- Brazil, Chile, Spain, and Colombia also had strict state-imposed lockdowns and measures against circulation during several months of 2020, and all of them have very large stringency indexes. At the same time, all of them have very high inflation.
- 3 of the 4 countries with the lowest inflation numbers (Finland, Norway, and Switzerland) also had relatively mild and loosened anti-covid restrictions.
So, am I telling you that lockdowns are the only cause of current inflation?
Not really. The numbers above show that there is a considerable, but not absolute, relation between restrictive measures during the pandemic and inflation in 2022.
There are other reasons that cause inflation. If we take an isolated country like Argentina, one could blame multiple things, like constant economic turmoil and political instability.
However, when we consider multiple countries, from multiple continents, the severity of lockdowns during 2020, and how bad inflation is during 2022, there is a considerable correlation that should raise eyebrows.
But how Did Lockdown Cause Inflation in 2022?
Inflation happens mainly for two main reasons:
- Shortage of production: with the same amount of money in an economy but with fewer goods being produced, these goods become more expensive.
- Money being thrown into the economy: when the government prints much more money or adopts an expansive monetary policy without increasing production. In this situation, you have more money in the economy for the same amount of production, so the goods also become more expensive.
So which of these 2 triggers for inflation were pushed by long lockdowns?
The restrictions for circulation obviously reduced the production and damaged supply chains, closing ports, cancelling shipments, delaying the deliveries of raw materials. One thing is to send a stockbroker to work from home, but if you send a worker from a fertilizer factory to work from home, there will be less fertilizers being produced (and later on, less crops).
But also, besides harming production, the restrictions pushed governments to create financial stimulus so people would remain at home.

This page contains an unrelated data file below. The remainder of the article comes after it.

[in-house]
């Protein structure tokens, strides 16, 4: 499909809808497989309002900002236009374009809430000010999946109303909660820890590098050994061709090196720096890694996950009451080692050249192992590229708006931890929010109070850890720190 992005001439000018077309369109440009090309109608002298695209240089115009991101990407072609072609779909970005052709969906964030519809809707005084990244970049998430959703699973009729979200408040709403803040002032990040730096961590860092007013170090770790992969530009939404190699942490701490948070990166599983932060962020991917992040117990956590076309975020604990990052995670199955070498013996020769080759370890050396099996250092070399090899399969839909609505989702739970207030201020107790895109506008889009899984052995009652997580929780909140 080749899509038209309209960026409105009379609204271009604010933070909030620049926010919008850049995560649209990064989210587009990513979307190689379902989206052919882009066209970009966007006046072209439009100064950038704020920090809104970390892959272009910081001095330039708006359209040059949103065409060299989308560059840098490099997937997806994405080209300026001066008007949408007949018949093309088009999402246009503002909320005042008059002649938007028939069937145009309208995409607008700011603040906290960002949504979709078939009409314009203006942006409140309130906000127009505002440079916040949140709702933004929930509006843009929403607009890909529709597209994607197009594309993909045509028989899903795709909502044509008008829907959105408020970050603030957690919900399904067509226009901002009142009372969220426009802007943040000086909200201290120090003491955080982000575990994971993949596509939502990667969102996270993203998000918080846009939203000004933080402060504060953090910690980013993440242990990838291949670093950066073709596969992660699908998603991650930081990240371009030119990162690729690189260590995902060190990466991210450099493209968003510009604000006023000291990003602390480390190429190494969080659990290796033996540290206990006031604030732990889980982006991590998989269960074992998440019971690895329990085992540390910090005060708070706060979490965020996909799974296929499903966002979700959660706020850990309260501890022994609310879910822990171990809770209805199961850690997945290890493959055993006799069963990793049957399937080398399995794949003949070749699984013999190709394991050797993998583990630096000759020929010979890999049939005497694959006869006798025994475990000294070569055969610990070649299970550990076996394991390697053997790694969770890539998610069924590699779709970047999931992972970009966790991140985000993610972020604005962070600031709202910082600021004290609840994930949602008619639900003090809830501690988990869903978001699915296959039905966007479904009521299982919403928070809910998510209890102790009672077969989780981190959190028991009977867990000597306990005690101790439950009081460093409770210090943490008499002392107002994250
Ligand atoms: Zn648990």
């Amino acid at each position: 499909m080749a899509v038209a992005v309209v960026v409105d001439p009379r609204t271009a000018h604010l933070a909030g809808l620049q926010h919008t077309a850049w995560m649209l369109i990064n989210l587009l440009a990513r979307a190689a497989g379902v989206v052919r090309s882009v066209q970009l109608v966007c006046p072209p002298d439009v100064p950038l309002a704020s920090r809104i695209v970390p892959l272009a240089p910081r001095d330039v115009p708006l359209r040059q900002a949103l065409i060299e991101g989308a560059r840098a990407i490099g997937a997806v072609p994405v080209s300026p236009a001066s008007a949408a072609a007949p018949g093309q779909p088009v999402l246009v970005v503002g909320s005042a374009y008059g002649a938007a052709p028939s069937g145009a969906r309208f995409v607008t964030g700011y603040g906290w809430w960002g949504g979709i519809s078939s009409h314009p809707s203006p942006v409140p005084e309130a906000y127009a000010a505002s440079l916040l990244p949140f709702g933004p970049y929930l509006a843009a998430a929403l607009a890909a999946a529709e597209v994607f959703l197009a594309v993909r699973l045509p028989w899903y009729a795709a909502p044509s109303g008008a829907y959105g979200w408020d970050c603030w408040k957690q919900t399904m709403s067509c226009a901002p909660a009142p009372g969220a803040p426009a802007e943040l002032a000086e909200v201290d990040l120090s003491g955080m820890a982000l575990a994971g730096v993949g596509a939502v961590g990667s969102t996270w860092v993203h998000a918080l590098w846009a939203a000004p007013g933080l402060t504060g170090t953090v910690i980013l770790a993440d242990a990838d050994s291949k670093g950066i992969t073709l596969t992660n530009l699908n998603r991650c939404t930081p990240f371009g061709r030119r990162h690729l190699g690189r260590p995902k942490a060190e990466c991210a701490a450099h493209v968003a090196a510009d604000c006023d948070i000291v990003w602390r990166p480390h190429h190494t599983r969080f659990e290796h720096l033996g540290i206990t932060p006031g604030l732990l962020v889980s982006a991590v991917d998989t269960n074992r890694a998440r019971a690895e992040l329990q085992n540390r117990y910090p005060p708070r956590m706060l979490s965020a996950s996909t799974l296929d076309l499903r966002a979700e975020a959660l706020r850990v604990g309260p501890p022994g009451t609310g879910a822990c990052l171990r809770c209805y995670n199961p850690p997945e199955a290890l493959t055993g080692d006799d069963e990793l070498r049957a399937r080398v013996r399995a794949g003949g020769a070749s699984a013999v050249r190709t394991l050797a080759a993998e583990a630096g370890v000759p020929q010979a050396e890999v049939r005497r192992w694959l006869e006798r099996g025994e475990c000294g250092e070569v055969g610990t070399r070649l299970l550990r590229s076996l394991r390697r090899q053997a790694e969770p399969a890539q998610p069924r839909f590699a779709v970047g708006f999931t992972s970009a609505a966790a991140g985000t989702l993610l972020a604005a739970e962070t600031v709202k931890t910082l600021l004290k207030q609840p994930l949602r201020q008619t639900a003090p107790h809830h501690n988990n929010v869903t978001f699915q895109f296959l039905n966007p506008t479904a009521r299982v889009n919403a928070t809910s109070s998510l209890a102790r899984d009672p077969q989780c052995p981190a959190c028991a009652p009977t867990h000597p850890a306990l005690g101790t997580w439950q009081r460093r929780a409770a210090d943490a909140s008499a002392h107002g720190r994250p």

The USA alone spent more money fighting COVID than during the entire World War II. With stimulus checks alone, the US government has spent almost $400 billion.
Already in July of 2021 I alerted that all this money would increase the velocity of money (a financial term better explained here) drastically and cause an inflationary boom.
Lockdowns explain inflation better than the War in Ukraine.
There is an increasing trend of blaming the inflationary boom on the war in Ukraine.
The war is a very unwanted event (and I say that as someone who lives nearby, where the government distributed survival manuals in case of invasion).
But the war does not explains the skyrocketing prices(unless in very particular cases like this one) because they were already soaring before it even started. Check the chart below.
What caused the 2022 Inflationary Wave besides Lockdowns?
Since I am in no way saying that the lockdowns and restrictions put in place during 2020 are the only reason prices are going up, what else could be to blame?
- Some countries created more stimulus under the excuse of fighting inflation. That does not make sense at all, and it is the equivalent of trying to extinguish a fire using gasoline.It is among the 5 most stupid things politicians said to curb the inflationary catastrophe.
- Climate disturbances in places like India and the American Midwest are reducing agricultural output.
- Increasing energy prices, partially due to the war in Ukraine.
- A supply chain chaos resulted from China’s Strict Zero-COVID Policy.
- Besides all the bad news, some very specific countries are more resilient than ever to the crises of 2022.
Is there any painless solution for this economical catastrophe?
Short answer: No. There is no painless solution. During 2020, many people repeated the motto “let’s do whatever is needed now, later we can take care of the economy.”
Later arrived, and it will bring either:
- People’s life savings being wiped out (since inflation means that money loses value and people can buy less) or,
- Massive job losses, mortgage defaults, and economic depression if the government decides to stop inflation by drastically hiking interest rates.
There is even a significant chance that the future will bring us both.
But since I don’t like to end my articles on a bad note, here is a piece of good news: while, on a macro level, the damage is done and any attempt to solve this will be very painful, we can protect and prepare ourselves individually.
I have been writing about this inflationary wave for more than a year already (I don’t have a crystal ball, just common sense and a grasp of how real-world economies work), so here are some pieces that will be really helpful to you for the next few months (and likely the entire 2023):
- In 2021, I wrote this article about 4 industrial sectors that may benefit from the incoming (now current) inflation spike. It is still valid.
- Also in 2021, I wrote this short manual on how to benefit from the next year’s (2022) inflationary boom.
- Here is what you can expect for the next 12 months, from the second semester of 2022 until the middle of 2023. Read it, save it, and one year from now, tell me if I was right or not.
- Here is a practical guide to surviving the mega inflationary wave, with advice from Argentinians, Brazilians, Poles, and others who have experienced life under out-of-control inflation firsthand.
Good luck, and good reading.